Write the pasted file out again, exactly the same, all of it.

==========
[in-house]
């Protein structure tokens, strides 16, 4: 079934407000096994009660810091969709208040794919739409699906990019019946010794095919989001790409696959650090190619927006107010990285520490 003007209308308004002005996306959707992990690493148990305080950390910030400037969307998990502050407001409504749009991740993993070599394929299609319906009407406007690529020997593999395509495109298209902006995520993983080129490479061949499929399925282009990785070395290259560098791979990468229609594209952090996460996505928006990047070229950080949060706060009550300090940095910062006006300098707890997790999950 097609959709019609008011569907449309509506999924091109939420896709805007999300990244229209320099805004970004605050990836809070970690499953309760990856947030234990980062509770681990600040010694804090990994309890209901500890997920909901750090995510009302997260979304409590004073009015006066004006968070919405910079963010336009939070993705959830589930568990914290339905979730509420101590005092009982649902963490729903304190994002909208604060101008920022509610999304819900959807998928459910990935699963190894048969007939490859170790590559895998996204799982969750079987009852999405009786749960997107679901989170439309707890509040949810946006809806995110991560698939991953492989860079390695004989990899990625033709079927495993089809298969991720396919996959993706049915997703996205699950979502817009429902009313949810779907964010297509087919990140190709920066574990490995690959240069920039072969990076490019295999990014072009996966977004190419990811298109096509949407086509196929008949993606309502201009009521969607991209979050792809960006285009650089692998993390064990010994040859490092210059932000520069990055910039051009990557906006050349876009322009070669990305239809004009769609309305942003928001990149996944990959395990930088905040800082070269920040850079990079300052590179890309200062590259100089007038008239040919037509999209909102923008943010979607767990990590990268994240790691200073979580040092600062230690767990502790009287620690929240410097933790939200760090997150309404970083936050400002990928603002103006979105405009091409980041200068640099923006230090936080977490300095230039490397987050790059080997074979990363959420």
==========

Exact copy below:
[in-house]
């Protein structure tokens, strides 16, 4: 079934407000096994009660810091969709208040794919739409699906990019019946010794095919989001790409696959650090190619927006107010990285520490 003007209308308004002005996306959707992990690493148990305080950390910030400037969307998990502050407001409504749009991740993993070599394929299609319906009407406007690529020997593999395509495109298209902006995520993983080129490479061949499929399925282009990785070395290259560098791979990468229609594209952090996460996505928006990047070229950080949060706060009550300090940095910062006006300098707890997790999950 097609959709019609008011569907449309509506999924091109939420896709805007999300990244229209320099805004970004605050990836809070970690499953309760990856947030234990980062509770681990600040010694804090990994309890209901500890997920909901750090995510009302997260979304409590004073009015006066004006968070919405910079963010336009939070993705959830589930568990914290339905979730509420101590005092009982649902963490729903304190994002909208604060101008920022509610999304819900959807998928459910990935699963190894048969007939490859170790590559895998996204799982969750079987009852999405009786749960997107679901989170439309707890509040949810946006809806995110991560698939991953492989860079390695004989990899990625033709079927495993089809298969991720396919996959993706049915997703996205699950979502817009429902009313949810779907964010297509087919990140190709920066574990490995690959240069920039072969990076490019295999990014072009996966977004190419990811298109096509949407086509196929008949993606309502201009009521969607991209979050792809960006285009650089692998993390064990010994040859490092210059932000520069990055910039051009990557906006050349876009322009070669990305239809004009769609309305942003928001990149996944990959395990930088905040800082070269920040850079990079300052590179890309200062590259100089007038008239040919037509999209909102923008943010979607767990990590990268994240790691200073979580040092600062230690767990502790009287620690929240410097933790939200760090997150309404970083936050400002990928603002103006979105405009091409980041200068640099923006230090936080977490300095230039490397987050790059080997074979990363959420």